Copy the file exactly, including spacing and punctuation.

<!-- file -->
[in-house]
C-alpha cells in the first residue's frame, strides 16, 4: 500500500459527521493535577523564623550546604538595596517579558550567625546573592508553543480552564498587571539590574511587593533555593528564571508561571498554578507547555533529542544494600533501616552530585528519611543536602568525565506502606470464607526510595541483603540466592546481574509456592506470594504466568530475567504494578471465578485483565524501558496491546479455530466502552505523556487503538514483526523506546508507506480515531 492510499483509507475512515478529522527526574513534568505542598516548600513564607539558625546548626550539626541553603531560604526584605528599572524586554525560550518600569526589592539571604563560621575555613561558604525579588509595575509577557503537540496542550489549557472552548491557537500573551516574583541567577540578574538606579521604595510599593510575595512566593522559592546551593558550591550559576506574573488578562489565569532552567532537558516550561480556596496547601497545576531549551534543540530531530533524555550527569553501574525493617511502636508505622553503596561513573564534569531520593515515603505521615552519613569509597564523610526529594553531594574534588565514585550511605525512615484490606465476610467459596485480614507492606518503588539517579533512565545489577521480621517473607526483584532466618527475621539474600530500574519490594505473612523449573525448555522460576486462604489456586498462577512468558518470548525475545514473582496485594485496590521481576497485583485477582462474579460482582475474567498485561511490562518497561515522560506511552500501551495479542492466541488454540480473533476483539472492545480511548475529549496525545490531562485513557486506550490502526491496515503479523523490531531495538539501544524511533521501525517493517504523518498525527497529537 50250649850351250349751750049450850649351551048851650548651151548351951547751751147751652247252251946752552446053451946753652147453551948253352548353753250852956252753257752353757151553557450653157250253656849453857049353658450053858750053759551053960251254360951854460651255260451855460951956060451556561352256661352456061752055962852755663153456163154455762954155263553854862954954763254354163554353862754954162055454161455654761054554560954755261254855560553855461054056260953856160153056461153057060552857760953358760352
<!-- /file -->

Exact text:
[in-house]
C-alpha cells in the first residue's frame, strides 16, 4: 500500500459527521493535577523564623550546604538595596517579558550567625546573592508553543480552564498587571539590574511587593533555593528564571508561571498554578507547555533529542544494600533501616552530585528519611543536602568525565506502606470464607526510595541483603540466592546481574509456592506470594504466568530475567504494578471465578485483565524501558496491546479455530466502552505523556487503538514483526523506546508507506480515531 492510499483509507475512515478529522527526574513534568505542598516548600513564607539558625546548626550539626541553603531560604526584605528599572524586554525560550518600569526589592539571604563560621575555613561558604525579588509595575509577557503537540496542550489549557472552548491557537500573551516574583541567577540578574538606579521604595510599593510575595512566593522559592546551593558550591550559576506574573488578562489565569532552567532537558516550561480556596496547601497545576531549551534543540530531530533524555550527569553501574525493617511502636508505622553503596561513573564534569531520593515515603505521615552519613569509597564523610526529594553531594574534588565514585550511605525512615484490606465476610467459596485480614507492606518503588539517579533512565545489577521480621517473607526483584532466618527475621539474600530500574519490594505473612523449573525448555522460576486462604489456586498462577512468558518470548525475545514473582496485594485496590521481576497485583485477582462474579460482582475474567498485561511490562518497561515522560506511552500501551495479542492466541488454540480473533476483539472492545480511548475529549496525545490531562485513557486506550490502526491496515503479523523490531531495538539501544524511533521501525517493517504523518498525527497529537 50250649850351250349751750049450850649351551048851650548651151548351951547751751147751652247252251946752552446053451946753652147453551948253352548353753250852956252753257752353757151553557450653157250253656849453857049353658450053858750053759551053960251254360951854460651255260451855460951956060451556561352256661352456061752055962852755663153456163154455762954155263553854862954954763254354163554353862754954162055454161455654761054554560954755261254855560553855461054056260953856160153056461153057060552857760953358760352